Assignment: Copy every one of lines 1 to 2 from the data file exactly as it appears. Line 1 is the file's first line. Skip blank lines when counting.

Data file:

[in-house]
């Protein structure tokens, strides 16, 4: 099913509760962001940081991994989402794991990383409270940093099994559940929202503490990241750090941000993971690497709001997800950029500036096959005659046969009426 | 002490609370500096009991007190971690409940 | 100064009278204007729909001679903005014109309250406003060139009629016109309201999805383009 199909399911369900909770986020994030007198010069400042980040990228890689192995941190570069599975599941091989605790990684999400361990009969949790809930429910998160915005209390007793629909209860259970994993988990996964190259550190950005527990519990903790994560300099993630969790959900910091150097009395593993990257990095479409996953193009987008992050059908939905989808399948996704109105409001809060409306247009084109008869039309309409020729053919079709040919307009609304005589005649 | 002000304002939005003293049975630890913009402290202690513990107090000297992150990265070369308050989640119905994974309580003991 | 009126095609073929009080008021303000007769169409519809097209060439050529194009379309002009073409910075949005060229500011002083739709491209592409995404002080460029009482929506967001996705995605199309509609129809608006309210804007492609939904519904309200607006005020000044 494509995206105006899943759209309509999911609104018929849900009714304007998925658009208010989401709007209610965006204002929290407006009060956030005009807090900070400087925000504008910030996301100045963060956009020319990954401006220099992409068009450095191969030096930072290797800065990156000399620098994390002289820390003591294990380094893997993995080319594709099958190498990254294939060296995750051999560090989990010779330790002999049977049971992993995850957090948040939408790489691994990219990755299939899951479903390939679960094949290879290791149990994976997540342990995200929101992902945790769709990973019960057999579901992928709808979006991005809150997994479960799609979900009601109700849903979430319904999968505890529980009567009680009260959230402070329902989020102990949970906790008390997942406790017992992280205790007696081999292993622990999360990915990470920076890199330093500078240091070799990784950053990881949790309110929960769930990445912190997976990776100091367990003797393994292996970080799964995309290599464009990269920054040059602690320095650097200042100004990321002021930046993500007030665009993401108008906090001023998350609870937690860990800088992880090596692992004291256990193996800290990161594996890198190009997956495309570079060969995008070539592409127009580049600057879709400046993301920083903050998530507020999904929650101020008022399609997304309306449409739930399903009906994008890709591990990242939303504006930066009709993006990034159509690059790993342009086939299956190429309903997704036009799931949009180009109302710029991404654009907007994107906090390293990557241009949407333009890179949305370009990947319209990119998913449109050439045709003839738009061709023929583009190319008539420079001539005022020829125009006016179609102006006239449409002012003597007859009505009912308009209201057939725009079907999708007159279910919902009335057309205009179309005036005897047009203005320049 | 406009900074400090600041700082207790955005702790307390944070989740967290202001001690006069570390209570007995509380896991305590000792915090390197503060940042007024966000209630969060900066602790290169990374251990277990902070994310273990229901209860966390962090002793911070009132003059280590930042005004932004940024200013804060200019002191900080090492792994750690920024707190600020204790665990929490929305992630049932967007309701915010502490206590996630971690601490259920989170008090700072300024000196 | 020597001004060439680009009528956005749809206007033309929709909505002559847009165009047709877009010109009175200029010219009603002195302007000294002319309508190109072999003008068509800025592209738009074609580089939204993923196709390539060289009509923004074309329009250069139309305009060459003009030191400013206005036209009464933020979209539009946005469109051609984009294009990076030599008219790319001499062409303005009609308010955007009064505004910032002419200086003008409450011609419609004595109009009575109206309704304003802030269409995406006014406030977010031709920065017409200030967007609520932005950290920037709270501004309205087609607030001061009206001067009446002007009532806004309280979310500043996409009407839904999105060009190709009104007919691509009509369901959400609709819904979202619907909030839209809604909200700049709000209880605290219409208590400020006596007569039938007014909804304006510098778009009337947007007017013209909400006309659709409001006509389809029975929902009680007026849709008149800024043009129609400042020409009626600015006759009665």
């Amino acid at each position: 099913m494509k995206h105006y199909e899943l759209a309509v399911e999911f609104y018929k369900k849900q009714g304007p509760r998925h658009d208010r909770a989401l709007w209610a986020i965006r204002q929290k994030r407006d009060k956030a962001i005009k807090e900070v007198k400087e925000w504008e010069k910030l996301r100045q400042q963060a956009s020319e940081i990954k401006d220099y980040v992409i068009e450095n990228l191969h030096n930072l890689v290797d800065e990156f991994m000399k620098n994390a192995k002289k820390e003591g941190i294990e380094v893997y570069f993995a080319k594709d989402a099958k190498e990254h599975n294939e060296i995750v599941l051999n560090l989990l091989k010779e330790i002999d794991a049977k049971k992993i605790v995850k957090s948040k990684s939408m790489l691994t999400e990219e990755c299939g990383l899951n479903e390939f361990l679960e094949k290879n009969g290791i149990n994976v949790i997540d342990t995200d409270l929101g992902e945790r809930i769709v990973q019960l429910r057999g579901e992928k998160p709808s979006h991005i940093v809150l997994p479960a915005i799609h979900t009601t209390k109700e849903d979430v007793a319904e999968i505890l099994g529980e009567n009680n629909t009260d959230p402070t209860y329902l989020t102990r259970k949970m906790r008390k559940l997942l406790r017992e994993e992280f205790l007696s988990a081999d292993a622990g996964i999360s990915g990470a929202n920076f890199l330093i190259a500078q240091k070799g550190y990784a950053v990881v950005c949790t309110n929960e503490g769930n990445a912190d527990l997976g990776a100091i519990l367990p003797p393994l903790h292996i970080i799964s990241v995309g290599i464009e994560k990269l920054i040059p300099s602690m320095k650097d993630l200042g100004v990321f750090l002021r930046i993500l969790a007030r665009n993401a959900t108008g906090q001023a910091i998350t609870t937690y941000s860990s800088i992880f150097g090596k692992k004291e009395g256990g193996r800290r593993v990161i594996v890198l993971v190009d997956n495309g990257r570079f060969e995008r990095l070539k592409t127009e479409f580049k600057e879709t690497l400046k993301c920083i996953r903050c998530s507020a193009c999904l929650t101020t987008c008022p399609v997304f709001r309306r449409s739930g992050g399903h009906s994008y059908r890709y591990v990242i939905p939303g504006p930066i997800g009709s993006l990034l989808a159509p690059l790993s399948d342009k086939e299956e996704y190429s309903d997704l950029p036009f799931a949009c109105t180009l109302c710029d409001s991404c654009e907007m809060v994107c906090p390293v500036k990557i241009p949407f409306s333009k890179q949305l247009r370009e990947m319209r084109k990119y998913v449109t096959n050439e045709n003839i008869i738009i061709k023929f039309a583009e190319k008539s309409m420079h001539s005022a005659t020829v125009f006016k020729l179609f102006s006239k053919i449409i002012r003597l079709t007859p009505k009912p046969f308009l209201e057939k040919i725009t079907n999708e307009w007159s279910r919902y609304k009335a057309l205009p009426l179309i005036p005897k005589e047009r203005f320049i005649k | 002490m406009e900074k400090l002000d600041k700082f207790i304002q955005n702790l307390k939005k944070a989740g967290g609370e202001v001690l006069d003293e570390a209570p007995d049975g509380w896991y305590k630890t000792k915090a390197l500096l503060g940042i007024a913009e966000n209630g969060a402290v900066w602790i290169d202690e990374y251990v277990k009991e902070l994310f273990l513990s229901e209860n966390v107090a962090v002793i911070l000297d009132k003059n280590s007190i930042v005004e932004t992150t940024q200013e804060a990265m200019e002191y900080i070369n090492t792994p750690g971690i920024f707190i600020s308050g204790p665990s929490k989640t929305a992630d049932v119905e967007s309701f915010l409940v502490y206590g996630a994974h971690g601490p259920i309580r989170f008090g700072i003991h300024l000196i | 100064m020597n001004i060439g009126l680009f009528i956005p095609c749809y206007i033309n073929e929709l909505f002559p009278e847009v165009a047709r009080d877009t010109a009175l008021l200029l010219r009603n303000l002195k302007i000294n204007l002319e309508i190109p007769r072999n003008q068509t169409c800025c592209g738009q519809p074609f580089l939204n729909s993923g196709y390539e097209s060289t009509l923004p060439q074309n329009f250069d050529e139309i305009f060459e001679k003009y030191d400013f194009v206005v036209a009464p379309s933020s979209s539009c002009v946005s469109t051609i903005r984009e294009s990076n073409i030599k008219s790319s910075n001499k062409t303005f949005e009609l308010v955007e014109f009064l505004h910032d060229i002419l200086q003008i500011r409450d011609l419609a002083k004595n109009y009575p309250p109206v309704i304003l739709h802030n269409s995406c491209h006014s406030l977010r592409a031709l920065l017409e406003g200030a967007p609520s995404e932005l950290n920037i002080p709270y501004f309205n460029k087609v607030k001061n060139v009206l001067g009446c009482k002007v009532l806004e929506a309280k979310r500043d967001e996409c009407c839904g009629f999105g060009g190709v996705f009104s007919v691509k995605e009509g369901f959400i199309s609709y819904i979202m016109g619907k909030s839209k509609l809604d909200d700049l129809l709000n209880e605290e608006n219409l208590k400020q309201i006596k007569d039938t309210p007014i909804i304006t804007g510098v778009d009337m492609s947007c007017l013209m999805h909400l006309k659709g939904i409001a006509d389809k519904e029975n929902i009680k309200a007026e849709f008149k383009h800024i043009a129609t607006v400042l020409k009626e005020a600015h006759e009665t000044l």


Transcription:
[in-house]
């Protein structure tokens, strides 16, 4: 099913509760962001940081991994989402794991990383409270940093099994559940929202503490990241750090941000993971690497709001997800950029500036096959005659046969009426 | 002490609370500096009991007190971690409940 | 100064009278204007729909001679903005014109309250406003060139009629016109309201999805383009 199909399911369900909770986020994030007198010069400042980040990228890689192995941190570069599975599941091989605790990684999400361990009969949790809930429910998160915005209390007793629909209860259970994993988990996964190259550190950005527990519990903790994560300099993630969790959900910091150097009395593993990257990095479409996953193009987008992050059908939905989808399948996704109105409001809060409306247009084109008869039309309409020729053919079709040919307009609304005589005649 | 002000304002939005003293049975630890913009402290202690513990107090000297992150990265070369308050989640119905994974309580003991 | 009126095609073929009080008021303000007769169409519809097209060439050529194009379309002009073409910075949005060229500011002083739709491209592409995404002080460029009482929506967001996705995605199309509609129809608006309210804007492609939904519904309200607006005020000044 494509995206105006899943759209309509999911609104018929849900009714304007998925658009208010989401709007209610965006204002929290407006009060956030005009807090900070400087925000504008910030996301100045963060956009020319990954401006220099992409068009450095191969030096930072290797800065990156000399620098994390002289820390003591294990380094893997993995080319594709099958190498990254294939060296995750051999560090989990010779330790002999049977049971992993995850957090948040939408790489691994990219990755299939899951479903390939679960094949290879290791149990994976997540342990995200929101992902945790769709990973019960057999579901992928709808979006991005809150997994479960799609979900009601109700849903979430319904999968505890529980009567009680009260959230402070329902989020102990949970906790008390997942406790017992992280205790007696081999292993622990999360990915990470920076890199330093500078240091070799990784950053990881949790309110929960769930990445912190997976990776100091367990003797393994292996970080799964995309290599464009990269920054040059602690320095650097200042100004990321002021930046993500007030665009993401108008906090001023998350609870937690860990800088992880090596692992004291256990193996800290990161594996890198190009997956495309570079060969995008070539592409127009580049600057879709400046993301920083903050998530507020999904929650101020008022399609997304309306449409739930399903009906994008890709591990990242939303504006930066009709993006990034159509690059790993342009086939299956190429309903997704036009799931949009180009109302710029991404654009907007994107906090390293990557241009949407333009890179949305370009990947319209990119998913449109050439045709003839738009061709023929583009190319008539420079001539005022020829125009006016179609102006006239449409002012003597007859009505009912308009209201057939725009079907999708007159279910919902009335057309205009179309005036005897047009203005320049 | 406009900074400090600041700082207790955005702790307390944070989740967290202001001690006069570390209570007995509380896991305590000792915090390197503060940042007024966000209630969060900066602790290169990374251990277990902070994310273990229901209860966390962090002793911070009132003059280590930042005004932004940024200013804060200019002191900080090492792994750690920024707190600020204790665990929490929305992630049932967007309701915010502490206590996630971690601490259920989170008090700072300024000196 | 020597001004060439680009009528956005749809206007033309929709909505002559847009165009047709877009010109009175200029010219009603002195302007000294002319309508190109072999003008068509800025592209738009074609580089939204993923196709390539060289009509923004074309329009250069139309305009060459003009030191400013206005036209009464933020979209539009946005469109051609984009294009990076030599008219790319001499062409303005009609308010955007009064505004910032002419200086003008409450011609419609004595109009009575109206309704304003802030269409995406006014406030977010031709920065017409200030967007609520932005950290920037709270501004309205087609607030001061009206001067009446002007009532806004309280979310500043996409009407839904999105060009190709009104007919691509009509369901959400609709819904979202619907909030839209809604909200700049709000209880605290219409208590400020006596007569039938007014909804304006510098778009009337947007007017013209909400006309659709409001006509389809029975929902009680007026849709008149800024043009129609400042020409009626600015006759009665």